Late Harry Butler honoured as research centre is named after him

THE State Government has honoured late conservationist Harry Butler by naming a $17.6 million research centre after him.

The research facility in Kelmscott is the first component of the new State museum, set to be built in Northbridge and open in 2020.

It contains laboratories and a store with more than 2.5 million preserved specimens.

Dr Butler was Australian of the Year in 1979 and was known for his work as a pioneering naturalist but he died of cancer last December.

Culture and Arts Minister John Day opened the facility on Sunday , which is at the WA Museum’s collection centre.

“Harry was one of Australia’s best known naturalists who played a major role in the public awareness and conservation of our unique natural environment for more than 50 years,” Mr Day said.

“What is perhaps not as well-known are his decades of association with the WA Museum involving education, fieldwork collecting, advocacy and financial support.”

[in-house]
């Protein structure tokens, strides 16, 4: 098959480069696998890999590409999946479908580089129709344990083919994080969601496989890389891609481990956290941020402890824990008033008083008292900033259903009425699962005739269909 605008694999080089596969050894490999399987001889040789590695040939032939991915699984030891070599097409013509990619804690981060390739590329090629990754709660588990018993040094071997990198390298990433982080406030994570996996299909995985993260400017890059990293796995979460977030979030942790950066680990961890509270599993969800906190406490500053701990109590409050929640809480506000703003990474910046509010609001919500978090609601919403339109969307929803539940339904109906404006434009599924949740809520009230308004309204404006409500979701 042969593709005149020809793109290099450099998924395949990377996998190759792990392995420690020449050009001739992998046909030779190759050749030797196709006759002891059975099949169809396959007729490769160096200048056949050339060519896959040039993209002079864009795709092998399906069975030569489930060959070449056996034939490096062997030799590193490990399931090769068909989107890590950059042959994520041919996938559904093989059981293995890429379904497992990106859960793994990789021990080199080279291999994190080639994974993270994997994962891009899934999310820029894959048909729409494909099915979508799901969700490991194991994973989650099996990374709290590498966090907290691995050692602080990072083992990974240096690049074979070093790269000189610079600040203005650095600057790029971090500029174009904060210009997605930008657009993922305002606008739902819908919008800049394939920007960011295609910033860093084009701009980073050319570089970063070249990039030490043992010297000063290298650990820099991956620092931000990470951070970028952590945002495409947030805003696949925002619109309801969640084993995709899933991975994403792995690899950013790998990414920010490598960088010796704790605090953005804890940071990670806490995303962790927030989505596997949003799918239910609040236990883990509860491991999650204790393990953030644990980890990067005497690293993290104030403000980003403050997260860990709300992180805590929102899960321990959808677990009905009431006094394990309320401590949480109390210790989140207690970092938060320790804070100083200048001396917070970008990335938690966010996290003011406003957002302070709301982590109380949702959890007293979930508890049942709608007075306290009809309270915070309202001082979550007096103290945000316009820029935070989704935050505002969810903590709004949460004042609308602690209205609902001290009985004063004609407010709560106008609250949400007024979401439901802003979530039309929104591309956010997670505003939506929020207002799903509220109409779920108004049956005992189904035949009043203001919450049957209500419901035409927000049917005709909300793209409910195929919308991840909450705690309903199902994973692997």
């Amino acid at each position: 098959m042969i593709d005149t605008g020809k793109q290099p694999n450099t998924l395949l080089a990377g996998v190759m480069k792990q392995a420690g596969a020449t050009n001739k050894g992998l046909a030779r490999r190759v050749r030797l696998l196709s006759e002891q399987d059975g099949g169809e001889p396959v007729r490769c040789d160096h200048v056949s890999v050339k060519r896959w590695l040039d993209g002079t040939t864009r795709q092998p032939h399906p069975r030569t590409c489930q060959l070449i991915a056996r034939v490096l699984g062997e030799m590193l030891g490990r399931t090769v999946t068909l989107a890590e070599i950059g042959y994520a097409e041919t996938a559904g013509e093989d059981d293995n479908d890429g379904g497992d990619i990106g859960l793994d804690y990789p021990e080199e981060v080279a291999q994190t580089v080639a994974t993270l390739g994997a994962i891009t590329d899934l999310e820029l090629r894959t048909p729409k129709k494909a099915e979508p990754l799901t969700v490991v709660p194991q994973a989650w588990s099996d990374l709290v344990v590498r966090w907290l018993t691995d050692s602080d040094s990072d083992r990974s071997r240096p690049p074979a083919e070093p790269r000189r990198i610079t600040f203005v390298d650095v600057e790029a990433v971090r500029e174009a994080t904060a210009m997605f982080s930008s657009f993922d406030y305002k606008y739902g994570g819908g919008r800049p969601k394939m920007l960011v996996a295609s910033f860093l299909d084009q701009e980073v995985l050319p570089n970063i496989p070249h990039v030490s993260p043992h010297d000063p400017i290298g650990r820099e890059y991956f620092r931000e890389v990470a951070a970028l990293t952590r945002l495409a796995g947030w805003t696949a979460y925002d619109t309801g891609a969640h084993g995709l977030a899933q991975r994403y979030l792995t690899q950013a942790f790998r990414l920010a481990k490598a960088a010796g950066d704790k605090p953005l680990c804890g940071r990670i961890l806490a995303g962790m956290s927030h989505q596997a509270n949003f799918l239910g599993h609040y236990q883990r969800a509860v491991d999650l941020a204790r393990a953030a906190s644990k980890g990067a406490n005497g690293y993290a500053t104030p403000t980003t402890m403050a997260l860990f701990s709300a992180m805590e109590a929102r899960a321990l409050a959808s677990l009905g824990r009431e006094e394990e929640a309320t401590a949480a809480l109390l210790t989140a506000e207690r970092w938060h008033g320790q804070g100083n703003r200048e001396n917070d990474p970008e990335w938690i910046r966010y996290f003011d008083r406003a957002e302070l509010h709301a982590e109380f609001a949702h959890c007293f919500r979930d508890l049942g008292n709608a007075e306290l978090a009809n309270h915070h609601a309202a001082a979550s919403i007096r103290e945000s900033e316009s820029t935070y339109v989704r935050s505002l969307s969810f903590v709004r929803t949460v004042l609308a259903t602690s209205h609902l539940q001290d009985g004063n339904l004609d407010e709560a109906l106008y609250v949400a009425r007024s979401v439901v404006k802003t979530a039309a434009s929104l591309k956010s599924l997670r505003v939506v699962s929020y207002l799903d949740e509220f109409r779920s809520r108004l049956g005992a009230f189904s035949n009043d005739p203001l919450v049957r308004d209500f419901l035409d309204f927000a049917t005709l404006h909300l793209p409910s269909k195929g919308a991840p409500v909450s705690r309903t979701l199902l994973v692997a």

The Harry Butler Research Centre is the first element of the $428.3 million museum project, which includes the State’s new museum, which will be built in the Perth Cultural Centre.

“This very important collection includes remarkable scientific discoveries that were made here in WA, and include many specimens collected by Harry Butler,” Mr Day said.

“The centre will further bolster Western Australian science, supporting important research to help us understand our environment and better manage conservation, biodiversity, bio-security, agriculture and a wide range of other industries.”